The HUGO [57] Statement on human genomics databases (2002) also indicates that these biobanks should be “global public goods” and that there should be “fair and equitable” distribution of the benefits of research. It also called for recognition of the rights of researchers, institutions and business entities to a “fair return” for their intellectual and financial contribution (recommendation 6).

On the basis of social solidarity and the duty of subsidiarity of citizens who participate in genetic research, some authors [58-60] have proposed using biological samples for future research even without specific informed consent, or when there is a generalized consent that allows any kind of future research without specifying the details. In this way, citizens would not benefit personally from the research but could contribute to the common good in terms of public health.

Others go much farther, perhaps in doing so undermining social solidarity. Some authors have proposed dynamic consent, obtained through the use of new computer technologies to reach patients [61]. This method of acquisition of consent, through a digital communication interface, facilitates two-way communication to stimulate a more engaged, informed and scientifically literate participant population where individuals can tailor and manage their own consent preferences.

Regardless of the method used to obtain informed consent, it is evident that studies on genetic material have significant ethical-legal and social reverberations, and thus great caution is required in governing access to the data, as well as in controlling how it may be made public.

Just think of how insurance companies could use genetic data of members of the genetic underclass [62] (the subclass of people who do not have access to healthcare coverage for “genetic” reasons) or how pharmaceutical firms [63] might discriminate against less widespread genotypes, for whom bulk drugs are ineffective: these minorities of individuals with particular genotypes would end up not receiving drugs specifically for them.

3.3. Mass Media

In this context, according to the Council of Europe [64], the mass media play an important role in the spread of information about genetics, and are key to promoting the citizen participation in the discussion on the human genome.

In the case of the UK Biobank and that of the Islandic deCODE Genetics project, the mass media encouraged the legitimacy of the existing research infrastructures.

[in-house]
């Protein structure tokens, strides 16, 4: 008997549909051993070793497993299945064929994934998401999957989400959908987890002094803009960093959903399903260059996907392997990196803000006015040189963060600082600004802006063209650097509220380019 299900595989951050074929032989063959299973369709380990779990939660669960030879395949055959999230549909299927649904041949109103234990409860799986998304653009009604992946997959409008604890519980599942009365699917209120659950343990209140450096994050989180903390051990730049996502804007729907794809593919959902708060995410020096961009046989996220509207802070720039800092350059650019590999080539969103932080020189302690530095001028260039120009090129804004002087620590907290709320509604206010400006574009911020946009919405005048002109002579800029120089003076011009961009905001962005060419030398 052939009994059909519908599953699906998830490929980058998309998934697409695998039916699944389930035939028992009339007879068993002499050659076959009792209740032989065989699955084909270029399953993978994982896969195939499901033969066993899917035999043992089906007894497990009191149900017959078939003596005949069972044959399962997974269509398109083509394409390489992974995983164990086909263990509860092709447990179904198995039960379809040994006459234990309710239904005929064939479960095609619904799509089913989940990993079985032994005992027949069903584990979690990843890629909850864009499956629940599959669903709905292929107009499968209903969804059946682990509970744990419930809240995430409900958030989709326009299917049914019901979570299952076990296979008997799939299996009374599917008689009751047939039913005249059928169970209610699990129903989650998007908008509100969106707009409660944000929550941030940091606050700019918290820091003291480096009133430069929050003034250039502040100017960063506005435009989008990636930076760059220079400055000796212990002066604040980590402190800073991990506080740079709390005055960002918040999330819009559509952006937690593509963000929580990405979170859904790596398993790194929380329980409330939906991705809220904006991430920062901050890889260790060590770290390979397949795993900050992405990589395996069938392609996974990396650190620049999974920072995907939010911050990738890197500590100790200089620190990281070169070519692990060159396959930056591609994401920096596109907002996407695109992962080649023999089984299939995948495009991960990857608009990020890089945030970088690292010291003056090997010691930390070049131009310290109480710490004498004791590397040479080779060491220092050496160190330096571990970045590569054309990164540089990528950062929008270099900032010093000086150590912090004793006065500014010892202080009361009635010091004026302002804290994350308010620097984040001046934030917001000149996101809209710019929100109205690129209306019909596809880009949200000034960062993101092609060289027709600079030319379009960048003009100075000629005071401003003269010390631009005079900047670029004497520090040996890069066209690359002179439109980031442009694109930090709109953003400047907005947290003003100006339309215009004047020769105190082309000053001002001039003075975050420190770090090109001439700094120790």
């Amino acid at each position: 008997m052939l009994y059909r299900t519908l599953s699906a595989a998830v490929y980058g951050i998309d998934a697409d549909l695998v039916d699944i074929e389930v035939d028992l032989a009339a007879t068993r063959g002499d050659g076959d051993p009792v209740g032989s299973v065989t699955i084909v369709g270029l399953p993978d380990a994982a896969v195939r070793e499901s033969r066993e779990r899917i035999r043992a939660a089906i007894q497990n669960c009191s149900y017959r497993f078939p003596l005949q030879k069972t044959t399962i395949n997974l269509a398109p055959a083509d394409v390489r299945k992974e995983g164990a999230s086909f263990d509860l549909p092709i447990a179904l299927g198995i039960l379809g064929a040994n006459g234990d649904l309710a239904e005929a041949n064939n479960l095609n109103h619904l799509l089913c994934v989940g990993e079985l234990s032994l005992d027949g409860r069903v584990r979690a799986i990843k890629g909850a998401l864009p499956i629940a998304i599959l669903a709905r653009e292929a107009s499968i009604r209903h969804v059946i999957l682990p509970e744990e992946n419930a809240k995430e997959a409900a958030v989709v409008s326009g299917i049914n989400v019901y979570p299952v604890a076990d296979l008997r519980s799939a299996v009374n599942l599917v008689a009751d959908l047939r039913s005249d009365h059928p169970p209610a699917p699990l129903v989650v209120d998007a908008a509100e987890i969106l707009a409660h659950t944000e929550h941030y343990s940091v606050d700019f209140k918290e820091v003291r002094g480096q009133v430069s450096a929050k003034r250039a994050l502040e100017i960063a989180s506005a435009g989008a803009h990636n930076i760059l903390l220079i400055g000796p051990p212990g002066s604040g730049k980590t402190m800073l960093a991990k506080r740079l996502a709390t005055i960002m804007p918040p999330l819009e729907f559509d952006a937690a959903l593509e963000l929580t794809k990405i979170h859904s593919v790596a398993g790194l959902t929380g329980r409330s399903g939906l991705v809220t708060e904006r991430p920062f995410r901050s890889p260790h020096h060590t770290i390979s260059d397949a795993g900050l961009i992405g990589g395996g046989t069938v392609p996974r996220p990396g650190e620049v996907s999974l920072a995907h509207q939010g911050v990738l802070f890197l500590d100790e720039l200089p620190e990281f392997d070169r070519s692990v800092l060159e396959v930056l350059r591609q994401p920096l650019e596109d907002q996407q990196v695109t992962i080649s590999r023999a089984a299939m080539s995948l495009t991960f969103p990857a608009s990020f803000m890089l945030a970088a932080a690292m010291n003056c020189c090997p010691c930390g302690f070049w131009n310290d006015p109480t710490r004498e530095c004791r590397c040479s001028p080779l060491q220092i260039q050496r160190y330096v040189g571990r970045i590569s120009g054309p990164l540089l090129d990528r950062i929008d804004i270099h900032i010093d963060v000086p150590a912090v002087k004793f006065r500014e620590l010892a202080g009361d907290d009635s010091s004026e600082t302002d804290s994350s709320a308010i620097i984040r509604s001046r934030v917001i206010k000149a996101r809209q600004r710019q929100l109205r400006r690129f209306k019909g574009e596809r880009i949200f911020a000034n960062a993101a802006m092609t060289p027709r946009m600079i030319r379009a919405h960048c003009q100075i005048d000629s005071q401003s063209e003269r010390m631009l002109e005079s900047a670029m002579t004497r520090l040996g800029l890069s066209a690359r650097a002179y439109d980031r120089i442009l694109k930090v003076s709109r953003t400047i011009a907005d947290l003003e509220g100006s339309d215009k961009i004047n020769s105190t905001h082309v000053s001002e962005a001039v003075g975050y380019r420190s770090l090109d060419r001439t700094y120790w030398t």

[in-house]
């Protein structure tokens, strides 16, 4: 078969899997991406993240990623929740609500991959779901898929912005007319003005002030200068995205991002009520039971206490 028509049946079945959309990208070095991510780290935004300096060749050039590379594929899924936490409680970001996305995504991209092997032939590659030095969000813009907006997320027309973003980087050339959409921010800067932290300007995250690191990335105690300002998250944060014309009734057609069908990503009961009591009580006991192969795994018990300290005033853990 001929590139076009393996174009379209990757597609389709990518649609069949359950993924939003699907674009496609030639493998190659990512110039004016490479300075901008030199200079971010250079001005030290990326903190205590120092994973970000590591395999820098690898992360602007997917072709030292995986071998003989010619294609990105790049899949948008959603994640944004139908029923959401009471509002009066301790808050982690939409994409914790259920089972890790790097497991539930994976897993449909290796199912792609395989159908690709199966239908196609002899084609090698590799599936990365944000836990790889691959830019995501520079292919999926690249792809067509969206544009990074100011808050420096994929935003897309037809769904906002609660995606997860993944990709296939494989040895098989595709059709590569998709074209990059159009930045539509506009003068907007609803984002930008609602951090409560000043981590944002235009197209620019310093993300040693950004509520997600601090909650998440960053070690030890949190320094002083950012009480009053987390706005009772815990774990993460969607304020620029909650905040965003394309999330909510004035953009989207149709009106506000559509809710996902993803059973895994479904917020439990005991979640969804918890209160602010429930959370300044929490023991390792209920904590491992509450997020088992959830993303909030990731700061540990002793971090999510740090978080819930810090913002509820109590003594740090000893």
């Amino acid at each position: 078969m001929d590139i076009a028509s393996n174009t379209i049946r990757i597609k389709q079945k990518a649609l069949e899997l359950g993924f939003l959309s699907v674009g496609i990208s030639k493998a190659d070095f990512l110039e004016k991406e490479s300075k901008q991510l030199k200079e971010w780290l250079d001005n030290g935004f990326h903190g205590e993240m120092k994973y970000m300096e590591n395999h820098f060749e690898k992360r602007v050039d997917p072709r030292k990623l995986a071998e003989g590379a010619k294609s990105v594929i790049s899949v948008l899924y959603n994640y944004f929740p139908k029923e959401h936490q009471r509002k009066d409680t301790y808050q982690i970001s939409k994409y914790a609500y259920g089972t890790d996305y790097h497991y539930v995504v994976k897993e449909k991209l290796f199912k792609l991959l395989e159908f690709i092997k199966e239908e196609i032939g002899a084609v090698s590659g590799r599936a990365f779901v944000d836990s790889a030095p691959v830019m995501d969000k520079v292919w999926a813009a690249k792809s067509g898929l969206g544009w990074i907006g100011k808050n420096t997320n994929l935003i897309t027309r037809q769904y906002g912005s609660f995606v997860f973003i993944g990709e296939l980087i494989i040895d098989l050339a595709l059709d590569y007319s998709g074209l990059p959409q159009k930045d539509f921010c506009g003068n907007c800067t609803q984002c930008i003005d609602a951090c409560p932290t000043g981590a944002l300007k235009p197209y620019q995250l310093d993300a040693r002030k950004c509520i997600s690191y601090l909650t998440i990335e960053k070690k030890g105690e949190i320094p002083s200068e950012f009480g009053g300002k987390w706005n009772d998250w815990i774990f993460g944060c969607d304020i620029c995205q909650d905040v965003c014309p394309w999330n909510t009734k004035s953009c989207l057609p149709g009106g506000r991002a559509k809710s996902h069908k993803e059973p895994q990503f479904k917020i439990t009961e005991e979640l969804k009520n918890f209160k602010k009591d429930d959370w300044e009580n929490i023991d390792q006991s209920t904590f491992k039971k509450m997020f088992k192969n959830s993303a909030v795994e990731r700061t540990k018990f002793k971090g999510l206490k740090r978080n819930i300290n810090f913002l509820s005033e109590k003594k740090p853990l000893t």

3.4. Public Health And Governments

Since the early 1990s, the establishment of biobanks has been considered an attractive economic activity [65] because the results of scientific research based on biobank samples could serve in drug development, could inform disease prevention policies, and could be useful to insurance corporations in designing and adapting policies. The problem is that this economic aspect can undermine the social solidarity that motivates the donation of these tissues from which genetic data can be obtained. Economic interests could come to outweigh the needs of medical science, and thus the benefits of the results obtained would not be shared with the very populations who were the object of the studies.

The potential alliance of public healthcare policies and genetic research depends on choices currently being made.

The task at hand is certainly difficult because entire chapters of the education and perception of scientific knowledge must be re-written, with the unavoidable emergence of new responsibilities (who should manage a national biobank, and how should it be run?)

A new approach is needed for the classic themes of ethics such as informed consent and data security, as well as autonomy and privacy (either in an existential sense or as a practical problem of confidentiality [66])

In our opinion, a government-run national biobank would best protect the interests of the people who donated tissues.

The literature on the theme provides no uniform interpretations of the role of genetics in public health: many countries tend toward total interference of research in the life of citizens (e.g., Denmark [67, 68], Belgium [69], Iceland, and Australia [70]) while others have taken a more prudent approach, that is, they have not created national infrastructures, but, as in the case of Italy, have many small collections at public or private institutes.

The difference between the two approaches is substantial. When a national government acquires and uses genetic data from its citizens, storing this information in a national databank, an individual’s genetic information can serve health of the entire national community. Instead, when genetic data is stored and used by a number of many small public or private institutes, an individual’s genetic information can serve his or her family and a few involved individuals, such as spouses.

Clearly, in both choices, it is important to identify new responsibilities and opportunities, not only those gained but also those lost [71].

We do not believe that the best choice is “total interference” by the government, as in the example of Iceland, in which a national government gathers genetic data on all its citizens and uses this information to define nationalized healthcare initiatives to meet needs that may arise. Instead, we think it important to promote the culture of the establishment of a biobank to obtain useful results for families and all of society.